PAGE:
Evolution issue ‘stirs emotions all over country,’ says biologist
NOTRE DAME, Ind. – Prominent Catholic cell biologist Kenneth Miller called for insistence on rigorous science and a clear distinction between science and a scientist’s personal opinions as he helped open a Darwin conference Nov. 1 at the University of Notre Dame.
Miller, a leading advocate for the compatibility of evolutionary science and religious faith and a leading opponent of nonscientific attacks on evolution in American education, said the battle for science continues despite a long string of court, legislative and election victories.
“Evolution is an issue that divides Americans,” he said, showing a map that indicated local anti-evolution activity in almost every state. “This is an issue that stirs emotions all over the country.”
“We have to come out of the classroom, out of the laboratory. If we do, the American people will choose science every time,” he said.
His talk, “Darwin, God and Design: Evolution and the Battle for America’s Soul,” was the first public lecture at the three-day conference on “Darwin in the 21st Century: Nature, Humanity and God.”
The John J. Reilly Center for Science, Technology and Values at Notre Dame presented the conference, observing the 200th anniversary of Darwin’s birth and the 150th anniversary of his “Origin of Species.”
The international conference drew scholars in a broad range of fields from Italy, Poland and the United Kingdom as well as numerous U.S. universities.
Miller, whose “Finding Darwin’s God” is in its 29th printing, traced the history of anti-evolution activity in the United States, beginning with the 1925 Scopes trial in Tennessee, when a biology teacher was put on trial and found guilty of violating a state law prohibiting the teaching of evolution in schools.
The ban on evolution remained law in Tennessee for more than 40 years, and teaching evolution was banned in five other states until the Supreme Court ruled the Arkansas ban unconstitutional in a 1965 case.
Proponents of creationism lobbied state legislatures arguing for “balanced treatment,” and Arkansas and Louisiana legislated the teaching of creation science. In 1981, a Methodist minister sued Arkansas and the law was overturned.
Since the 1980s, there has been a growing movement to promote intelligent design, which argues that “irreducibly complex” elements of organisms were brought into existence by a force outside nature.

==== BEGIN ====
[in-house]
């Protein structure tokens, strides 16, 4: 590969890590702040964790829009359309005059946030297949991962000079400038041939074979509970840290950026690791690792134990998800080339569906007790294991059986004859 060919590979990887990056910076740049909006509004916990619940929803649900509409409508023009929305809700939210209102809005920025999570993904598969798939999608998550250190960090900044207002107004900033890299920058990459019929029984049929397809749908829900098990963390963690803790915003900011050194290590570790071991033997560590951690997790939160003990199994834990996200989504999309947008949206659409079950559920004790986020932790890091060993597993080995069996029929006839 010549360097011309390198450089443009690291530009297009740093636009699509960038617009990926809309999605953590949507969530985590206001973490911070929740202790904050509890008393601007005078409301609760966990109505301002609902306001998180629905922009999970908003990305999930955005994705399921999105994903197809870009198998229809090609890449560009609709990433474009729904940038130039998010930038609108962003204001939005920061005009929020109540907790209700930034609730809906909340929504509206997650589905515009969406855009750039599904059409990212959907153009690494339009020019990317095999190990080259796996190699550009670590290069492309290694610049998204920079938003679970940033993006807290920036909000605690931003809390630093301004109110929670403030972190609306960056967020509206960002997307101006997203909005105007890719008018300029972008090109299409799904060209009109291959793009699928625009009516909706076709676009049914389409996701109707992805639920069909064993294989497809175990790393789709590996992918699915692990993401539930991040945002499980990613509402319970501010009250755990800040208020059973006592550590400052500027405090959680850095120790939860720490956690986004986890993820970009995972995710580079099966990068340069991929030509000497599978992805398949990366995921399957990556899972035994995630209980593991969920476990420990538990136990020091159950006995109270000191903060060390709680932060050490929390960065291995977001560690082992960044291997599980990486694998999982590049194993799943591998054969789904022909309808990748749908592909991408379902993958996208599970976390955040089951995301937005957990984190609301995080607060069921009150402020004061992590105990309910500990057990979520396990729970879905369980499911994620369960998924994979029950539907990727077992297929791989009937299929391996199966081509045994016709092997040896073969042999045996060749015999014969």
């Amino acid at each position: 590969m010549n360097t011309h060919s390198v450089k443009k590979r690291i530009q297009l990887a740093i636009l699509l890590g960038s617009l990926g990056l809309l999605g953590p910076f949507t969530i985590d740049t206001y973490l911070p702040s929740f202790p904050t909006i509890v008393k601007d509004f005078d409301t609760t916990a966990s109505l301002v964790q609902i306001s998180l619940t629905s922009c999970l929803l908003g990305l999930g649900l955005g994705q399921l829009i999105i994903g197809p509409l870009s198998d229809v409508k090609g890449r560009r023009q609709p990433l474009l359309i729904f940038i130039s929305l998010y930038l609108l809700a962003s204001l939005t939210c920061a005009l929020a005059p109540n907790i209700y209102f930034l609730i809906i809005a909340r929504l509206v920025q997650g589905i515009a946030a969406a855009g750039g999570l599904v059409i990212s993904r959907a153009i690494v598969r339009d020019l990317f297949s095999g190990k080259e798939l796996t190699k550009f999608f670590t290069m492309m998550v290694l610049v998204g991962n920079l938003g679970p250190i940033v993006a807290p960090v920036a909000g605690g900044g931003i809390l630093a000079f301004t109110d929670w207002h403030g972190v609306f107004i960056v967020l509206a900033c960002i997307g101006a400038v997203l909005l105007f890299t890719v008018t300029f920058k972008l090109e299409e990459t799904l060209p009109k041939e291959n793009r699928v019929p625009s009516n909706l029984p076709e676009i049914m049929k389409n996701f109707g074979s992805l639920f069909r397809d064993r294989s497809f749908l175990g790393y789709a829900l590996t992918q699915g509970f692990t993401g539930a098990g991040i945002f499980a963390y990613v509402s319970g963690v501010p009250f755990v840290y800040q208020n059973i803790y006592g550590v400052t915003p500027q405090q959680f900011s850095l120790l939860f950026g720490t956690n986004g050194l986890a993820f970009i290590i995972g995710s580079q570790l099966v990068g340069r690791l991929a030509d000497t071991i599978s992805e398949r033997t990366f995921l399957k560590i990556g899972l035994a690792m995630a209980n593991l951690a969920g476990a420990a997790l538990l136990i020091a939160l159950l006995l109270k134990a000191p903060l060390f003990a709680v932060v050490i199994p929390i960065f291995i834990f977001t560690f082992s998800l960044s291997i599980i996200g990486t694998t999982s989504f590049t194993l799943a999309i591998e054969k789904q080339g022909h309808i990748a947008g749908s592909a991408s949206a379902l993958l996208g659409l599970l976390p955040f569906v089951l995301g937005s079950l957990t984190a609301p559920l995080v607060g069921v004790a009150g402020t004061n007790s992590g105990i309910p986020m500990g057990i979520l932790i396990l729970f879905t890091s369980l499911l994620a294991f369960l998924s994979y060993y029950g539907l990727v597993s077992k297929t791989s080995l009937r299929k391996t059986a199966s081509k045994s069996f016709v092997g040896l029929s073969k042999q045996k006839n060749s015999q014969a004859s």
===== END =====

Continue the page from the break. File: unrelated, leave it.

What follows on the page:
Miller pointed out that the idea is distinct from the transcendent intelligence that theists, including himself, believe created the universe.
He quoted Pope Benedict XVI’s 2007 statement: “This clash is an absurdity because on one hand there is much scientific proof in favor of evolution, which appears as a reality that we must see and which enriches our understanding of life and being as such.”
Also, St. Augustine in “On the Literal Meaning of Genesis” warned that uneducated Christian claims about science based on biblical texts can cause nonbelievers to reject the salvation message of Scripture, Miller said.
Intelligent design proponents often claim that mainstream scientists are doctrinaire evolutionists unwilling to consider the conflicting idea, but Miller said they are unwilling to submit to the peer review critical to scientific advance.
He said intelligent design as a scientific theory collapsed in 2005 when a federal judge ruled against the school board in Dover, Pa., when it sought to incorporate intelligent design into the science curriculum.
Still, Miller said, “the evolution battle is not finished. It’s the result of a continuing attack against scientific reasoning itself. America’s scientific soul is at stake.”
In a 2006 survey, only Turkey had a lower percentage of people who believe in evolution compared to the U.S., he said, adding that the U.S. movement is being exported to other countries.
“In many respects, intelligent-design creationism appeals to people because it seems to fill a vacuum,” he said. “Intelligent design seems to explain everything. You just say the designer did it.”
Meanwhile, public attacks on religion by some prominent scientists who use evolution as evidence explain some of the hostility and fear that many people feel.
Appearing to exclude God as creator, for example, leaves people feeling no ground for morality. “Evolution is portrayed not simply as wrong but as genuinely dangerous,” Miller said.
Appeals to the abundant scientific evidence, including transitional fossils and genetic fragments, are important, along with resistance to misguided conclusions that humans are the result of random mistakes.
In fact, the “mistakes” of DNA copying that lead to mutations are necessary for adaptation and survival. Some researchers believe the process makes sentient, self-conscious organisms inevitable.
His own view that evolution reflects the purpose of God to create free beings capable of real love is as valid as another scientist’s conclusion that evolution means that the universe is purposeless – and neither is a scientific claim.
“Evolution isn’t random,” Miller said, explaining that evolutionary processes explore what biologists call “adaptive space” and operate within physical and chemical constraints.
“I don’t think we are a mistake of nature. Evolution is a tremendously productive and fruitful process,” he added.